Just outside Robertson in the Western Cape about 1.5 hours from Cape Town is a small nature reserve called the Pat Busch Private Nature Reserve. It is situated about 15 kilometres east of Robertson on the Klaasvoogds West Road.
The hiking trails make their way into these beautiful mountains
Once you turn off the R62 you drive along a winding country gravel road until you reach the Berg en Dal farm on which the reserve is situated. The reserve includes part of the Klaasvoogds West foothills in the Langeberg mountains which surround the farm. The 2000 hectare reserve is covered with mountain fynbos which includes proteas, reeds and ericas. There are a number of small rivers and streams running down the mountainside and through the farm property which all add to the beauty of the place.
View of mountains from our chalet around 7.20 am
For people who are nature lovers the reserve offers a number of outdoor activities which include several walking trails, a 4X4 trail, farm dams which can be used for swimming and fishing and a large variety of bird life, some of which can be spotted from your chalet's stoep.
The same view at 8.25am
The walks and trails have various degrees of difficulty and most of them return along the same trail as the one used on the outward hike although you can combine two trails into one hike in certain instances. Because of this a two hour outward hike will also mean a two hour return hike. A short 10 minute hike from the comfortable chalets that are for hire will get you to the closest farm dam.
The same view at 9.20am
The hike is along a gravel road with a short climb up to the dam at the end of the hike. The dam is surrounded by mountains and hills on three sides and a gravel dam wall on the fourth side. It is stocked with large and small mouth bass which one can fish for as long as they are released once caught. I have never caught a bass before and never used a spinner either and it took me all of 15 minutes to catch my first bass fishing from the bank. Two boats are available for those who want to fish on the dam and if you find the right spot you can be pretty successful and catch a few bass. Other than the fish there are also fresh water crabs in the dam.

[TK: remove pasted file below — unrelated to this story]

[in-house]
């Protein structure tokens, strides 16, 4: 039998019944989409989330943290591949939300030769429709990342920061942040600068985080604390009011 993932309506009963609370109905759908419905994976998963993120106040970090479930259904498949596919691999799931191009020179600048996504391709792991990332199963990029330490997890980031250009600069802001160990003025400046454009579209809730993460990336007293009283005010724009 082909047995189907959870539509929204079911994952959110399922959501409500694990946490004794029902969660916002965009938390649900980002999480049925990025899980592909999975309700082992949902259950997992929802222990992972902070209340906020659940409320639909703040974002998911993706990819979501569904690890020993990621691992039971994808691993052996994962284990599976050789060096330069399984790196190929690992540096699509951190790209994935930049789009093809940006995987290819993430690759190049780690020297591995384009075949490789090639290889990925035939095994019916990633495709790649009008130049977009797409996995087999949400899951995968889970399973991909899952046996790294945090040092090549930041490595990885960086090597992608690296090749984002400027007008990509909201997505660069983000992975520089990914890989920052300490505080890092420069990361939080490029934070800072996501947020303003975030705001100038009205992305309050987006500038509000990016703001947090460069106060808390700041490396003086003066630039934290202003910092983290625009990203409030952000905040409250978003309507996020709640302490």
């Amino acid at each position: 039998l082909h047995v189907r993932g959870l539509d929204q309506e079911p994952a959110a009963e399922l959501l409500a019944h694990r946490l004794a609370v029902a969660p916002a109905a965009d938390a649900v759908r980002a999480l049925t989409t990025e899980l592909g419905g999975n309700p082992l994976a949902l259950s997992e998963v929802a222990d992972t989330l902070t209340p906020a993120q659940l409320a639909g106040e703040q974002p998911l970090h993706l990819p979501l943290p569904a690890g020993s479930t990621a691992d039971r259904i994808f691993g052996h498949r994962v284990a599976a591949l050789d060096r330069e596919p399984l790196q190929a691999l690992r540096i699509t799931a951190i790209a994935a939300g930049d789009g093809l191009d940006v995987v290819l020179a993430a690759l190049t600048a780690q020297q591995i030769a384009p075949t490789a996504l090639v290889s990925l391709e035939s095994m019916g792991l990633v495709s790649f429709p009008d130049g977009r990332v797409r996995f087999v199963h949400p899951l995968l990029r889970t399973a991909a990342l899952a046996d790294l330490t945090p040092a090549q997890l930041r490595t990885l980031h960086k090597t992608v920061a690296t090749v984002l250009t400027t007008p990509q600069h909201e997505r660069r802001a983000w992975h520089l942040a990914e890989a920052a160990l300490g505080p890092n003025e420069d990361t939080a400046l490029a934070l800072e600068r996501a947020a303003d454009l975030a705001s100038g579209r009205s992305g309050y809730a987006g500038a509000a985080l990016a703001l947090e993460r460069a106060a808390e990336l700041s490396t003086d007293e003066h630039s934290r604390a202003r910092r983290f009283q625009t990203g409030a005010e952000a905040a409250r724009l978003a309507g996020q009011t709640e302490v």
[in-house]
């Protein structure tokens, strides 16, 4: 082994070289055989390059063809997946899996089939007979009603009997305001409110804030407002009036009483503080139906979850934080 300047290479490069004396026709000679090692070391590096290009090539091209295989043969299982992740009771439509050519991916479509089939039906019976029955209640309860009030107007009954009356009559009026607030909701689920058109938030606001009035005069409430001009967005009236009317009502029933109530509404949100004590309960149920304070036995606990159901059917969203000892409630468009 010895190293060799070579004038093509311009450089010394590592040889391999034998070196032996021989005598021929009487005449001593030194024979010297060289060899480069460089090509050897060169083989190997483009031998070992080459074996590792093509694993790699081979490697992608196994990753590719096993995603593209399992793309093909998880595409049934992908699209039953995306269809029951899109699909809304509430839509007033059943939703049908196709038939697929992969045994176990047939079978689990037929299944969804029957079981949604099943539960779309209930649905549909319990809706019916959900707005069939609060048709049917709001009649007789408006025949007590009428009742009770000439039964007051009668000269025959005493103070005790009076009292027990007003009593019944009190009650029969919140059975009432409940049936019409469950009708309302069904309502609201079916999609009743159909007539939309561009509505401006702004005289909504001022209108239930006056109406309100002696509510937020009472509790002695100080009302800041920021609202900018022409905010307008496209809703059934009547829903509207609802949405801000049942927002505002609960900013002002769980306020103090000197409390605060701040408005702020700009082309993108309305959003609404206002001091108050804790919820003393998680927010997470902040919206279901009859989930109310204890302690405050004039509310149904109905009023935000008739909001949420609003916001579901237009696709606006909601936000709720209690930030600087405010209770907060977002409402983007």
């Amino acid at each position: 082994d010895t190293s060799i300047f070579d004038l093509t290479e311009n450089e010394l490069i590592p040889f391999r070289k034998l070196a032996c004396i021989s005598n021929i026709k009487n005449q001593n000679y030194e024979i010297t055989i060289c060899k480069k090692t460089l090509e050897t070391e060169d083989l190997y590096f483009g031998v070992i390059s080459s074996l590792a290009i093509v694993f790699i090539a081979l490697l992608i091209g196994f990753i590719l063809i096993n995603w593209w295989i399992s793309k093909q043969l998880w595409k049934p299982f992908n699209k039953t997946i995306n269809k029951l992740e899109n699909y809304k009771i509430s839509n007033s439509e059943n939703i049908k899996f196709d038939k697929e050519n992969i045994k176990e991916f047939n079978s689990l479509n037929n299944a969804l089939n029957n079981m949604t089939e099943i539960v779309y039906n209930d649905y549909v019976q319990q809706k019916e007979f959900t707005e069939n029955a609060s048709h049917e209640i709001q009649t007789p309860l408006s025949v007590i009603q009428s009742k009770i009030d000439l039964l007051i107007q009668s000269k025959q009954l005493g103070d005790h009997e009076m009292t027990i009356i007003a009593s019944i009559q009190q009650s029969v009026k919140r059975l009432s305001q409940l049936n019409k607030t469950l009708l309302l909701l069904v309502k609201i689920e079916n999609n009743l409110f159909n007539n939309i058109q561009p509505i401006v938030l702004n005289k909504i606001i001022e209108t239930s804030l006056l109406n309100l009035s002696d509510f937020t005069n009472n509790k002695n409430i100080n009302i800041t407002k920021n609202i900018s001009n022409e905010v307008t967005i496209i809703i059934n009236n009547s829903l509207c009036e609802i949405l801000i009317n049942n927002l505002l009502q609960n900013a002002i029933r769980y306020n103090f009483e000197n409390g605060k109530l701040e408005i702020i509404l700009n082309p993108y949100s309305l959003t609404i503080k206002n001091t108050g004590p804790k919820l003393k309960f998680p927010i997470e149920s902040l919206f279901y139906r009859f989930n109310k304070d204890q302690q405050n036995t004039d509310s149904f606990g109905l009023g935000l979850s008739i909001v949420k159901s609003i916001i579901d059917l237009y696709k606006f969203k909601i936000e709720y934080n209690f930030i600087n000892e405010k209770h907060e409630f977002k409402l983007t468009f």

The mud clouds when swimming in the dam
Swimming in the dam is a whole new ball game as the shallow water along the edge of the dam is filled with slimy grass which tickles your legs when you enter the water. A pretty eerie feeling! The minute you set foot in the water you disturb the mud and the water turns brown around you. So much for the lovely shower you had that morning. Once you are in the cool water and floating all the eeriness goes away and you can enjoy the cool refreshing water.
The Nguni herd we walked into on our way to the dam
My wife and I had some fun hiking along the road to the dam. We were not aware of the herd of Nguni cows that live on the farm and as we rounded a short bend in the road we walked slap bang into this herd of about fifteen animals which included cows, calves and two bulls. We were not worried about the cows but when we spotted the bulls we made a quick getaway until the herd had moved off.
The Nguni bull